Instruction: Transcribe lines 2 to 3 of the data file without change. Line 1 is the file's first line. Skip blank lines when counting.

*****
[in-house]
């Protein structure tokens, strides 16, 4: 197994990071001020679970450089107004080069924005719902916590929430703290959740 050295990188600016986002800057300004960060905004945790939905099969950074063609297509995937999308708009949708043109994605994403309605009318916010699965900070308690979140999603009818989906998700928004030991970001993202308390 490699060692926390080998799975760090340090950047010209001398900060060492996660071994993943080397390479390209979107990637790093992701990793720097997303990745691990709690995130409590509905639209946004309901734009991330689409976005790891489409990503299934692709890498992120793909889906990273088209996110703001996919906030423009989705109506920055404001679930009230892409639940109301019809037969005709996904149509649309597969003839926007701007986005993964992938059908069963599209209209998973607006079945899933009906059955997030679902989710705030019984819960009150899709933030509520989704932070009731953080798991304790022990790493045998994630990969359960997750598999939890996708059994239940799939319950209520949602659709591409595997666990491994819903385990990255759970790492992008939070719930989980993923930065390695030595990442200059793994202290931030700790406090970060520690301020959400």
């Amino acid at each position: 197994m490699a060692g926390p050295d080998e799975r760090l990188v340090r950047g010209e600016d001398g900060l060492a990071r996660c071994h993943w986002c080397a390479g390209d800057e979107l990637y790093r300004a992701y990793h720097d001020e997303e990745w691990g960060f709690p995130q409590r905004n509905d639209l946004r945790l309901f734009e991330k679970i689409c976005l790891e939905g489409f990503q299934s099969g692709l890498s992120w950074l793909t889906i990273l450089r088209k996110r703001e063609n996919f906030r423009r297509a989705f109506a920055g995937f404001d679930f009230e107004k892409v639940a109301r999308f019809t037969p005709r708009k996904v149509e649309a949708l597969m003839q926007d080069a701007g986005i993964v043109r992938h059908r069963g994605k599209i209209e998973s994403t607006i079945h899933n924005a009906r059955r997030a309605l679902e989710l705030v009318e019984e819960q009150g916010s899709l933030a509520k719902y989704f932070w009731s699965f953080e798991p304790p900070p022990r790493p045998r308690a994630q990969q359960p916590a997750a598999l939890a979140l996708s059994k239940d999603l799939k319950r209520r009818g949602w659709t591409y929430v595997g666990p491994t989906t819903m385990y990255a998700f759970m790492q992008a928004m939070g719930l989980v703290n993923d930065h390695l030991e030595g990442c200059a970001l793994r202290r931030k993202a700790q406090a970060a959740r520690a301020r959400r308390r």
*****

């Protein structure tokens, strides 16, 4: 197994990071001020679970450089107004080069924005719902916590929430703290959740 050295990188600016986002800057300004960060905004945790939905099969950074063609297509995937999308708009949708043109994605994403309605009318916010699965900070308690979140999603009818989906998700928004030991970001993202308390 490699060692926390080998799975760090340090950047010209001398900060060492996660071994993943080397390479390209979107990637790093992701990793720097997303990745691990709690995130409590509905639209946004309901734009991330689409976005790891489409990503299934692709890498992120793909889906990273088209996110703001996919906030423009989705109506920055404001679930009230892409639940109301019809037969005709996904149509649309597969003839926007701007986005993964992938059908069963599209209209998973607006079945899933009906059955997030679902989710705030019984819960009150899709933030509520989704932070009731953080798991304790022990790493045998994630990969359960997750598999939890996708059994239940799939319950209520949602659709591409595997666990491994819903385990990255759970790492992008939070719930989980993923930065390695030595990442200059793994202290931030700790406090970060520690301020959400």
């Amino acid at each position: 197994m490699a060692g926390p050295d080998e799975r760090l990188v340090r950047g010209e600016d001398g900060l060492a990071r996660c071994h993943w986002c080397a390479g390209d800057e979107l990637y790093r300004a992701y990793h720097d001020e997303e990745w691990g960060f709690p995130q409590r905004n509905d639209l946004r945790l309901f734009e991330k679970i689409c976005l790891e939905g489409f990503q299934s099969g692709l890498s992120w950074l793909t889906i990273l450089r088209k996110r703001e063609n996919f906030r423009r297509a989705f109506a920055g995937f404001d679930f009230e107004k892409v639940a109301r999308f019809t037969p005709r708009k996904v149509e649309a949708l597969m003839q926007d080069a701007g986005i993964v043109r992938h059908r069963g994605k599209i209209e998973s994403t607006i079945h899933n924005a009906r059955r997030a309605l679902e989710l705030v009318e019984e819960q009150g916010s899709l933030a509520k719902y989704f932070w009731s699965f953080e798991p304790p900070p022990r790493p045998r308690a994630q990969q359960p916590a997750a598999l939890a979140l996708s059994k239940d999603l799939k319950r209520r009818g949602w659709t591409y929430v595997g666990p491994t989906t819903m385990y990255a998700f759970m790492q992008a928004m939070g719930l989980v703290n993923d930065h390695l030991e030595g990442c200059a970001l793994r202290r931030k993202a700790q406090a970060a959740r520690a301020r959400r308390r």